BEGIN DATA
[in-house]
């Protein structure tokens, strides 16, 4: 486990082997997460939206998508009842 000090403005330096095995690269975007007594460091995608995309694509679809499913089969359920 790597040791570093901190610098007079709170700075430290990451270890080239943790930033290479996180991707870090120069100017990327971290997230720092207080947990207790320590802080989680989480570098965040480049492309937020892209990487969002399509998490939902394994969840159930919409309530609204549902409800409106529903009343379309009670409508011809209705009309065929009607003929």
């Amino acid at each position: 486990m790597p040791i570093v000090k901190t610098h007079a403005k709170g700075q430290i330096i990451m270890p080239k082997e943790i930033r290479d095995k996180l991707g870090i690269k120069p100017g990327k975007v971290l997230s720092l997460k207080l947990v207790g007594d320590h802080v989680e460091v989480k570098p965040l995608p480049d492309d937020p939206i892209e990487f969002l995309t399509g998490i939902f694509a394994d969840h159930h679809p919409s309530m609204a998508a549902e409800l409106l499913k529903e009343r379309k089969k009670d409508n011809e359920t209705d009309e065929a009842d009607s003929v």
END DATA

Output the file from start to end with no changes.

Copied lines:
[in-house]
């Protein structure tokens, strides 16, 4: 486990082997997460939206998508009842 000090403005330096095995690269975007007594460091995608995309694509679809499913089969359920 790597040791570093901190610098007079709170700075430290990451270890080239943790930033290479996180991707870090120069100017990327971290997230720092207080947990207790320590802080989680989480570098965040480049492309937020892209990487969002399509998490939902394994969840159930919409309530609204549902409800409106529903009343379309009670409508011809209705009309065929009607003929």
């Amino acid at each position: 486990m790597p040791i570093v000090k901190t610098h007079a403005k709170g700075q430290i330096i990451m270890p080239k082997e943790i930033r290479d095995k996180l991707g870090i690269k120069p100017g990327k975007v971290l997230s720092l997460k207080l947990v207790g007594d320590h802080v989680e460091v989480k570098p965040l995608p480049d492309d937020p939206i892209e990487f969002l995309t399509g998490i939902f694509a394994d969840h159930h679809p919409s309530m609204a998508a549902e409800l409106l499913k529903e009343r379309k089969k009670d409508n011809e359920t209705d009309e065929a009842d009607s003929v």